As discussed in detail within the Pathways to Impact statement, the research to be performed within TERACELL provides a new scientific and technological basis that has a realistic potential to revolutionize cancer diagnosis by blood analysis, and as such it will contribute to early state cancer diagnosis, cancer monitoring, therapy development and cancer research. We expect that during the course of this project we will be able to suggest pathways to novel diagnostic approaches, which will be subject to follow-up projects that include clinical trials. We intend to discuss potential applications on a regular basis with our industry stakeholders, Imperial Innovation and clinical partners. Moreover, proactive action will also be taken if results look promising in other application areas.

The cross-faculty nature of TERACELL, within Imperial's interdisciplinary research landscape, is in accordance with Imperial's Mission. Early cancer detection addresses one of the grand challenges of our modern society, which can only be tackled by a cross-disciplinary team like ours, which combines benchmarking research within Physical Sciences, Advanced Engineering, Life Sciences and Medicine. As such, dissemination of any generated breakthrough by Imperial's internal media and external media connections is guaranteed. However, the main communication path of our results will be via peer reviewed publications in high-impact journals and conference contributions; prior to each, a careful check with respect to a possible patent application will be pursued in close partnership with Imperial Innovations and our industrial stakeholders.

It is interesting to observe the evolutionary development of microwave-to-terahertz technology and UK industry, in the context of the impact of this project. The ending of the cold war (with a corresponding decline in associated funding of microwave-to-THz R&D projects) also saw the revolution of the wireless communications industry. This resulted in a global increase in the commercial side of the microwave market. However, at the same time, there was a global shift in the manufacturing towards Asia, which resulted in a significant decline of UK's - former world leading - microwave industry. Along with security applications (where the PI has generated a commercial impact with his spin-off company), the combination of the now strong life sciences industry within the UK, with the know-how and leading position in millimetre-wave and terahertz technologies, represents a promising opportunity for regaining global leadership by UK industry in a new area of potentially high growth.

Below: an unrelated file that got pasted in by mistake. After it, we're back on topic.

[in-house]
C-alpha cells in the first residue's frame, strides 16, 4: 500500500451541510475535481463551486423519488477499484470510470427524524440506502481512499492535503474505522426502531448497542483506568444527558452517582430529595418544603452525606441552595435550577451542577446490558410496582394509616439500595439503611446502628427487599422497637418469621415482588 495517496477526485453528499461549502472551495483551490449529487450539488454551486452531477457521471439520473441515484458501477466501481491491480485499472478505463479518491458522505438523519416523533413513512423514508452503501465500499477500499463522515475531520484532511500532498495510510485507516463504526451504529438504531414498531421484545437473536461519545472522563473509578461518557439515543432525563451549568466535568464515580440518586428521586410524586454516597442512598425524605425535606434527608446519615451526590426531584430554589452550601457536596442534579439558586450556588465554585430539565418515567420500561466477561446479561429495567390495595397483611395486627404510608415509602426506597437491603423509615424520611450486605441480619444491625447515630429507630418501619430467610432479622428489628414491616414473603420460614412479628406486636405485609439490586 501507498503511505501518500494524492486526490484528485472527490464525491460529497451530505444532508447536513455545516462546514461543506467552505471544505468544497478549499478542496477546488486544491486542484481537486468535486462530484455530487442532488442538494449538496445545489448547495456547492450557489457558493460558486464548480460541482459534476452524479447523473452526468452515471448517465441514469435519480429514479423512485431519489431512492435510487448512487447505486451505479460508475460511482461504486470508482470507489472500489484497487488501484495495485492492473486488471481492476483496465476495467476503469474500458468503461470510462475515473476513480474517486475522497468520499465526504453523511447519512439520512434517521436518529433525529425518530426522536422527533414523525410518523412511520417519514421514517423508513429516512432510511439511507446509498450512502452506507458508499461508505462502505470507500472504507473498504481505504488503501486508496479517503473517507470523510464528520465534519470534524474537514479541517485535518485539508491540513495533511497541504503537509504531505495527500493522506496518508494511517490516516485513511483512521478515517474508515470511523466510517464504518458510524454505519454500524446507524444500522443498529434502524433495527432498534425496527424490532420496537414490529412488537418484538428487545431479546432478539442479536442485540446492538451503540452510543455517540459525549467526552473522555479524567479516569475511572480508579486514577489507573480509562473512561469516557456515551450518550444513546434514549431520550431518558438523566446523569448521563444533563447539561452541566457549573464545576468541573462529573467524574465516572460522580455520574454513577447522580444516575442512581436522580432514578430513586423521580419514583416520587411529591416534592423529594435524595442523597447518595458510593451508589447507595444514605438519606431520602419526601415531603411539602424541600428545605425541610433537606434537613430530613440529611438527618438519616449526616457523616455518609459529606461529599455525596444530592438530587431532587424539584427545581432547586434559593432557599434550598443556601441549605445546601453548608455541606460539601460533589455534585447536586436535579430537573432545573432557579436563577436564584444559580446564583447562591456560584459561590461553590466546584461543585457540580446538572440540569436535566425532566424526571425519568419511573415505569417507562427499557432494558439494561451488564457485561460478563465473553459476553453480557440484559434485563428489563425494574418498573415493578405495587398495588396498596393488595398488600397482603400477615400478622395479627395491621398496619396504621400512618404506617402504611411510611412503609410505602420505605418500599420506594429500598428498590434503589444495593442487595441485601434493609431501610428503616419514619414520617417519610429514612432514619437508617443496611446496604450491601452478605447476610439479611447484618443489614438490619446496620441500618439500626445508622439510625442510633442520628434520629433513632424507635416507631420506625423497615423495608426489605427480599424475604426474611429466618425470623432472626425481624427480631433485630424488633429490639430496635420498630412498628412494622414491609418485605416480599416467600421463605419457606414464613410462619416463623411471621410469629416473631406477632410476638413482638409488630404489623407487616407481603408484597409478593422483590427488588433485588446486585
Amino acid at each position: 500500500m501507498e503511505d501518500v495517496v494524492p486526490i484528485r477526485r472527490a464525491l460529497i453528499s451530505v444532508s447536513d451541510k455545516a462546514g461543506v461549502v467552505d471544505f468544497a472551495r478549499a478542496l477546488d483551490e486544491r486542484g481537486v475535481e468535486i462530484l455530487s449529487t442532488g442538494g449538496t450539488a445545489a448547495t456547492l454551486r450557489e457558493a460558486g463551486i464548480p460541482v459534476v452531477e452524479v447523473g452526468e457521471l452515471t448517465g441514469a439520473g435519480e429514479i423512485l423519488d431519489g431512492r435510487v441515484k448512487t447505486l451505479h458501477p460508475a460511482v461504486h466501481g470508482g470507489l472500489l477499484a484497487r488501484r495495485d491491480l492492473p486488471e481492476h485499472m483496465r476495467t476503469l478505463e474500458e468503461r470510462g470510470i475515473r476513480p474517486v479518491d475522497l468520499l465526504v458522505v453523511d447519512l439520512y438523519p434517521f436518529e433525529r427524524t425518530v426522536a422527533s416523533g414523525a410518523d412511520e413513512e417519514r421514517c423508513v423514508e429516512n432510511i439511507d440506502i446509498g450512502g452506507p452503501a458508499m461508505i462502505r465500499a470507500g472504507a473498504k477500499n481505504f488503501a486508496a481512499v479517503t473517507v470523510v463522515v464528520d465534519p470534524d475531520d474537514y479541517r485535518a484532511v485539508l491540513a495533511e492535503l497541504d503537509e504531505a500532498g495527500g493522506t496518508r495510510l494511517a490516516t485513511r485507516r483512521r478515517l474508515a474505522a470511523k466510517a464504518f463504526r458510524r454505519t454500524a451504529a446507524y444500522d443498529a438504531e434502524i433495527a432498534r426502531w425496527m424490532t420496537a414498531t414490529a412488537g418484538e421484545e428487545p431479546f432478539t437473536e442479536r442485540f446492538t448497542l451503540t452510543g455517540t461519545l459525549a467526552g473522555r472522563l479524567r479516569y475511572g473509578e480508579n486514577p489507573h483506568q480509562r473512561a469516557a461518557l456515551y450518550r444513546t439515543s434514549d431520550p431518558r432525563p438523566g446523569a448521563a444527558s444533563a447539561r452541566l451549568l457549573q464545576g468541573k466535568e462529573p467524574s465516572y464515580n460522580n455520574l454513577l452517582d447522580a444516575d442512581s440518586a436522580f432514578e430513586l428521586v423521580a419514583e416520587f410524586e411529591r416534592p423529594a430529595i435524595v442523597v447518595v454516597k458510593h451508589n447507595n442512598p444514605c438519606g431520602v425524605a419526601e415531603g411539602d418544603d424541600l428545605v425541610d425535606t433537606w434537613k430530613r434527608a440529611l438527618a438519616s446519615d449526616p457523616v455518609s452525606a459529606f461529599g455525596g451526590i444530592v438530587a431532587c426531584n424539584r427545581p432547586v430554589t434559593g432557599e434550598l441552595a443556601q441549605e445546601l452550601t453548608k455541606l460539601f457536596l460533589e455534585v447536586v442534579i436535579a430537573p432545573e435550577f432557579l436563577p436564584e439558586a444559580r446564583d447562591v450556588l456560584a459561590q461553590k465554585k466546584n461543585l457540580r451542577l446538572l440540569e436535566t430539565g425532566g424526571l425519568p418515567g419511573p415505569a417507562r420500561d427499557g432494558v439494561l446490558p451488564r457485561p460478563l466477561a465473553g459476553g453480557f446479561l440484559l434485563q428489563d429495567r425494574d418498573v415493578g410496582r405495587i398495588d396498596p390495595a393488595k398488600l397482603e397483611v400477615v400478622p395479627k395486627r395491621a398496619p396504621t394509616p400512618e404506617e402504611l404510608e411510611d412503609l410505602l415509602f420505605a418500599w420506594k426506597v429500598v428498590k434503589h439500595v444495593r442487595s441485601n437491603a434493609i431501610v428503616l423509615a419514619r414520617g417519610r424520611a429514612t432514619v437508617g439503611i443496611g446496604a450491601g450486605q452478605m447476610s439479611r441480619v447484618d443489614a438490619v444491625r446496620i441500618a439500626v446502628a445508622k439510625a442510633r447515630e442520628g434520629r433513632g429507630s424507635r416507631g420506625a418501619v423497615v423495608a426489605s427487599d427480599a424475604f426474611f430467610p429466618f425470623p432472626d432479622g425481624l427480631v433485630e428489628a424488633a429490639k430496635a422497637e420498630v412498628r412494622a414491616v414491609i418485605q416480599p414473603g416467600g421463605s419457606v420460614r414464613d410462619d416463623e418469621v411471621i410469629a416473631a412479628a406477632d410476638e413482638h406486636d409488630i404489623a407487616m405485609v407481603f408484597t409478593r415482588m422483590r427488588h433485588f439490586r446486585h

Description We have identified and investigated two promising methods for single cell measurements in the microwave and millimetre wave frequency range: a coupled dielectric / split resonator system measuring liquids in microfluidic chips (invited talk at the International Biosensor conference 2016, regular publication in progress) and the photonic crystal resonator for 100 GHz (S.Hanham et al., APPLIED PHYSICS LETTERS, 107, 2015).

One key finding within the last 12 months is that we found a way of microwave single cell detection, by using a coupled split ring - dielectric resonator. 2 invited conference talks have resulted from this achievement, a patent was filed and a publication is in progress.

Based on a new and more reliable technology for the microfluidic channels we intend to perform further studies which will lead to clinical trials.

We have demonstrated a microbeam and a slotted-microbeam resonators based on micromachined high-resistive silicon for the THz band (Hanham SM et al., IEEE Transactions on Terahertz Science and Technology, 1-10, 2017) which opens up new avenues for integrated high quality factor resonators for sensing applications and THz system components. We are currently working on single cell detection with microbeam resonators using disposable microcapillaries.

Photoprinted terahertz waveguides for broadband liquid sensing have been demonstrated, publication accepted.
Exploitation Route As a side aspect of this project, we are preparing a systematic study on pancreatic fluid and urine samples from patients with Cancer, in order to test whether the cavity method being developed in this project can be used as a basis for a liquid biopsy. Depending on the success of these preliminary measurements, we consider a research proposal for medical verification, as a natural step towards an early medical application of on of the techniques being developed within TERACELL.